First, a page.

Venom is an anomaly in the Marvel universe, comparable perhaps to Deadpool, though there is no meta/fourth wall breaking crap here. Like Deadpool, the kill-count is high, but Venom is very different in how it executes its violence, often in ways that would make T-1000 proud.
The unwilling host Eddie, a bipolar Tom Hardy, also adds to the humour, clearly establishing this as a film that does NOT take itself seriously. It has a dry, dark, sarcastic sense of humour that is incredibly funny; truly unlike all the garbage Marvel churns out on their conveyor belt; films that personally have all morphed into an interchangeable mess.
It is refreshing then to have a film that isn’t trying to be serious while cracking wise in the most user-friendly ways possible. There is no PC-friendly shite to be found here. A child’s film this is not. Most importantly, the level of self deprecation, the intentionally exaggerated experience revels in its own absurdity. Even the CGI is funny in its awfulness. But Tom Hardy is front and centre of the lunacy, channelling his inner Charlie Bronson with a dash of methamphetamine.
Funnily enough, before this action happens, he is first portrayed as, well… a bit of a loser.
After prodding the villain Drake and his ‘Life Foundation’, with no evidence to back him up, he is promptly fired as a reporter. Six months go by as he walks aimlessly through life, now apathetic to the problems of the world. This soon changes due to two events. The first is him witnessing the robbery of a shop he frequents. He doesn’t try to intervene and when he asks the woman if she is alright, she simply says, “Life hurts Eddie”.
The next time he is in this store, a doctor who works at Drake’s facility approaches him. At first he tries to shake her away, but she insists that what is happening at the Life Foundation needs to be exposed.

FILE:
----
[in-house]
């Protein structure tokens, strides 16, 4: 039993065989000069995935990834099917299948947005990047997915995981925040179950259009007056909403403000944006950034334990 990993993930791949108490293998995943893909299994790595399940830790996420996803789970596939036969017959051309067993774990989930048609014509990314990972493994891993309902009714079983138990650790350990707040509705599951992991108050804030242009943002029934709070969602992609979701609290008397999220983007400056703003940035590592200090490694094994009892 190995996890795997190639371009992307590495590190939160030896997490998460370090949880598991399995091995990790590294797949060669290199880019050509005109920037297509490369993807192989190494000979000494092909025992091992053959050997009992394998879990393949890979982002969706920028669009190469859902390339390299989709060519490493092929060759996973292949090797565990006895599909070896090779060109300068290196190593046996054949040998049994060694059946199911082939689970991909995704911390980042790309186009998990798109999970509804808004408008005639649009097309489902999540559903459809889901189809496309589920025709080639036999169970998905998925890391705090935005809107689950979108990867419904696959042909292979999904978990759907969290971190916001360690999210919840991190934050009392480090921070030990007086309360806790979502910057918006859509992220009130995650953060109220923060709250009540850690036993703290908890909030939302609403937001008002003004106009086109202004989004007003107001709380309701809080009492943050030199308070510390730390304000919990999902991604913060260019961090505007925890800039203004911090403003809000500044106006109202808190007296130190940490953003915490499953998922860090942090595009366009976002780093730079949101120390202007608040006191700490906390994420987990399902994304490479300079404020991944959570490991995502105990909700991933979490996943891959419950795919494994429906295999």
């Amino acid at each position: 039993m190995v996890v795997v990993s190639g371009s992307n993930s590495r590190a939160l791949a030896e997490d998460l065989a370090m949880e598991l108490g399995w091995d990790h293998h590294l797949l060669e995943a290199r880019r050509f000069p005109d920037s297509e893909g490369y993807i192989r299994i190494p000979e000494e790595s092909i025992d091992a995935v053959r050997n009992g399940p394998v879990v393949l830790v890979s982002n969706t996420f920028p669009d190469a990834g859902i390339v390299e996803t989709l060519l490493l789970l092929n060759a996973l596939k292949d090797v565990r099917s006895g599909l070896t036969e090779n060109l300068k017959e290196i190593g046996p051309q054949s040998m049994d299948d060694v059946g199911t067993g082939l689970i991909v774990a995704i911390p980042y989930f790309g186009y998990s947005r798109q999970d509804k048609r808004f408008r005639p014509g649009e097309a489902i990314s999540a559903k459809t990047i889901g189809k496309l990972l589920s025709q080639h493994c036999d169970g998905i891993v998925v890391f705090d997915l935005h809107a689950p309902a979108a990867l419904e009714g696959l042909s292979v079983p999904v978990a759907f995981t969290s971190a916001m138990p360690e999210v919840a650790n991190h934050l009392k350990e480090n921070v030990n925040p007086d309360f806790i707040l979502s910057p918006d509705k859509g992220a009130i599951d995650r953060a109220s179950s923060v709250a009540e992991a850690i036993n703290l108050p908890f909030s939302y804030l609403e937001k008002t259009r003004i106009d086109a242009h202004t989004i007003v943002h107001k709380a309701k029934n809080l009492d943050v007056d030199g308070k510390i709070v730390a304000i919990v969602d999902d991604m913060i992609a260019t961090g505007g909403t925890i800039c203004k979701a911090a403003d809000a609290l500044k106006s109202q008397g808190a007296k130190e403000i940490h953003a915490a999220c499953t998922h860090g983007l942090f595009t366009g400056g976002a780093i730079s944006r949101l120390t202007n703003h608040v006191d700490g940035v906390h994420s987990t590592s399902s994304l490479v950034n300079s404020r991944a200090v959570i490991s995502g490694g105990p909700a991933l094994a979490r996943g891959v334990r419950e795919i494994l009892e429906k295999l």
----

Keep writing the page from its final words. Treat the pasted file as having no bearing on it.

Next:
He agrees to at least take her business card, which eventually gets him into the bowels of the foundation itself. The irony of that name – The Life Foundation – is priceless, as Eddie soon sees death everywhere he looks. Eventually he treads too deeply and a symbiote shoves its way into Eddie, as he of course is the perfect host for symbiosis to occur – what Drake has been trying to achieve.
And so: Venom is born.
Amusingly, it takes a while for Eddie to realise this. Tom Hardy over-acts with ridiculous results; a scene involving his neighbour and another in a restaurant are unforgettable as they are so over the top and… Extremely silly. Which is why this movie is so great, as it knows it is silly and turns that volume to eleven.
Eventually Venom starts talking to Eddie inside his head, and Eddie talks back, aloud, as it finally clicks. Their back and forth again has seriousness in the very back of the film’s mind. Another jolly part of the film is a doctor diagnosing Eddie as having a parasite.
Venom doesn’t appreciate being labelled a parasite.
The action scenes are absurdly fun, as Venom and Eddie converse while they are attempting to skewer enemies. Some of it is poorly shot and hard to see, especially the CGI-filled climax, but why care when Venom occasionally narrates the violence? While Eddie sometimes still looks like the loser he is, and an unwilling host to the violence? This is a fabulously exaggerated comical flick, and almost all of this revolves around Hardy’s incredibly fun performance. If Marvel had cast anyone else, this almost certainly would have been one of their worst creations. A hard feat.
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